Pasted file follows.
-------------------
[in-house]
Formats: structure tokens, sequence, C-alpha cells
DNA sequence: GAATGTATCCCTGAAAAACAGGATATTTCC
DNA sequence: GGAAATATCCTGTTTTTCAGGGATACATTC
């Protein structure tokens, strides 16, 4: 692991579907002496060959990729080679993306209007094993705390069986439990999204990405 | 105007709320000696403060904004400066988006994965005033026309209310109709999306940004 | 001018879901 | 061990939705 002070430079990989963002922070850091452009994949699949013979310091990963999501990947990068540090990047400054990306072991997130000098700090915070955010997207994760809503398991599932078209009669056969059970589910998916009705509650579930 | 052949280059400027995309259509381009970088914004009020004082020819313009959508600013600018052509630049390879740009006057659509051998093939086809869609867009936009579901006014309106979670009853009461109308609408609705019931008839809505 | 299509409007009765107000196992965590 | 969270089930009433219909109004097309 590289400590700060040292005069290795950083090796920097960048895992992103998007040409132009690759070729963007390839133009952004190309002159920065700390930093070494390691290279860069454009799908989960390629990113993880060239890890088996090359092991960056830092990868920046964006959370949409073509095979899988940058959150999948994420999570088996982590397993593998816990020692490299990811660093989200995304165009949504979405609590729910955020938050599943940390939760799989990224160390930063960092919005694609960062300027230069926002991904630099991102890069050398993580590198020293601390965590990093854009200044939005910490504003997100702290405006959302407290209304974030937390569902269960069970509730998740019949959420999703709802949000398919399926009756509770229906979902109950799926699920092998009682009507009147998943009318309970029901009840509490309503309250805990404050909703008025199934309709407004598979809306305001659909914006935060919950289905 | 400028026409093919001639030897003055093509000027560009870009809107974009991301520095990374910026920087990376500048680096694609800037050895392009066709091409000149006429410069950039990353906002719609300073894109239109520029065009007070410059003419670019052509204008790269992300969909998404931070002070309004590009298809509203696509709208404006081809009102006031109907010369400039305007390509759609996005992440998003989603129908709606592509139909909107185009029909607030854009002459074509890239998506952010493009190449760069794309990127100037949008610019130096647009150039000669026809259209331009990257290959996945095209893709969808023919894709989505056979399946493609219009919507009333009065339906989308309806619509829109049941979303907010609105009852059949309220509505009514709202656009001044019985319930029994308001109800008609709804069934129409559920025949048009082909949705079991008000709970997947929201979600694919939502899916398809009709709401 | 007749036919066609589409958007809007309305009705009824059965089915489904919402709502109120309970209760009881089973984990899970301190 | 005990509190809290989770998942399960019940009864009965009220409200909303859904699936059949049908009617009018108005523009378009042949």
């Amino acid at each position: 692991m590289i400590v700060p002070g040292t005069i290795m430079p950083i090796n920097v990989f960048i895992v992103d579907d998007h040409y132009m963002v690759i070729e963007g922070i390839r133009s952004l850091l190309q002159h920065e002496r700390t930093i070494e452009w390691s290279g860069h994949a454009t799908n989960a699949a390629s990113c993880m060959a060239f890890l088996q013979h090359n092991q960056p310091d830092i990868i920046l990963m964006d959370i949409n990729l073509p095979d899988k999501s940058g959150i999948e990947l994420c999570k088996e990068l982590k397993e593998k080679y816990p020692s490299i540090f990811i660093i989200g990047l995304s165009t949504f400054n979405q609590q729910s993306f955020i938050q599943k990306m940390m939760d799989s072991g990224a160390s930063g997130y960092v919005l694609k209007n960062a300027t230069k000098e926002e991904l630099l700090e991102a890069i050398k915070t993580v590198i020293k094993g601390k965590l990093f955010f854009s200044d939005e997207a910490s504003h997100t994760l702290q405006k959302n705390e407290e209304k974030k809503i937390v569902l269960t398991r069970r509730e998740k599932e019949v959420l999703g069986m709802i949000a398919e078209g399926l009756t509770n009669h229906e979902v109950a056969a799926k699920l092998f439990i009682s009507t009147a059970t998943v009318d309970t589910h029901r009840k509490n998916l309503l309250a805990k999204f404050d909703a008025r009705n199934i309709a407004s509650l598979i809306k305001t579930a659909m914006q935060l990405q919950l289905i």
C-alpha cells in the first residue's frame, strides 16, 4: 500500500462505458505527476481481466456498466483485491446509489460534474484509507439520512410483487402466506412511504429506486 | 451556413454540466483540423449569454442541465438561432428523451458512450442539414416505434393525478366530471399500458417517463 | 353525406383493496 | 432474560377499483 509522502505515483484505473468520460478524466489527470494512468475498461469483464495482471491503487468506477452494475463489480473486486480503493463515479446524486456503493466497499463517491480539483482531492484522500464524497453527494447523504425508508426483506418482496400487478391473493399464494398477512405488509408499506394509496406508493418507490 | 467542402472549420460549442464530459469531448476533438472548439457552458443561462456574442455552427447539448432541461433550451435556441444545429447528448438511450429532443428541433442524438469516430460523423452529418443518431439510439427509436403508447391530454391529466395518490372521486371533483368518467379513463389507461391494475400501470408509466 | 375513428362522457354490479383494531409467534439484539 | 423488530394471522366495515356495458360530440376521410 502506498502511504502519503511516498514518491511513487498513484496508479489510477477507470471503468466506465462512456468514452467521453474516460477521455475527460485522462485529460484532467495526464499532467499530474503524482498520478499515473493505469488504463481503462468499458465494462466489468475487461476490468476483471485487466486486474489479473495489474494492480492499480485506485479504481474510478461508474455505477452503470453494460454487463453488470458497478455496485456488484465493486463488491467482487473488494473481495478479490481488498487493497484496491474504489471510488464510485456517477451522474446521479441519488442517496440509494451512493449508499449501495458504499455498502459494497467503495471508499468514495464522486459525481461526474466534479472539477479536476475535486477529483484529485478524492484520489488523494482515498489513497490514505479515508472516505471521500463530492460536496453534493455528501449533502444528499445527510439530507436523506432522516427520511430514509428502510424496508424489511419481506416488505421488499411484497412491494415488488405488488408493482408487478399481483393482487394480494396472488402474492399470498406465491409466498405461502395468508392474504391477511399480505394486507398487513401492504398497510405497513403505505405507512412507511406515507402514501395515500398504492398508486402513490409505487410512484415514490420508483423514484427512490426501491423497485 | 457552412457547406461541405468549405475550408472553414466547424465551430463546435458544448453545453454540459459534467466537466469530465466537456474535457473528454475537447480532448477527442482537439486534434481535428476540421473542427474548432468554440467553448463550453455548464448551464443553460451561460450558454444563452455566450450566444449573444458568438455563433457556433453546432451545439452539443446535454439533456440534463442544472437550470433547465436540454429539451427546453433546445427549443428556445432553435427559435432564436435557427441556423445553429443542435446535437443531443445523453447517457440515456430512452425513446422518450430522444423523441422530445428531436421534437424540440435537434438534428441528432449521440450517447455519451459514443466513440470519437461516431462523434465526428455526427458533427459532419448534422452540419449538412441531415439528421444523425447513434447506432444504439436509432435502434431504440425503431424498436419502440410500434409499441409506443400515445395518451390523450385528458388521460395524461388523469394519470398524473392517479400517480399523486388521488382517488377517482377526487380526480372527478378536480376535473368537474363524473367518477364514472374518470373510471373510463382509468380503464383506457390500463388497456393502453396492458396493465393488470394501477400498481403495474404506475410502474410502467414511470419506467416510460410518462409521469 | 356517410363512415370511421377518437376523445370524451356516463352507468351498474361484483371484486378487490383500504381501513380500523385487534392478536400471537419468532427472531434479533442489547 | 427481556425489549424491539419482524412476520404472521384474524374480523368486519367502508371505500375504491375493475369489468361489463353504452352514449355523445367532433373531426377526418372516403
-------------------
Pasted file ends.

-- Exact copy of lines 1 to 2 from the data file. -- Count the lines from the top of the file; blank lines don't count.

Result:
[in-house]
Formats: structure tokens, sequence, C-alpha cells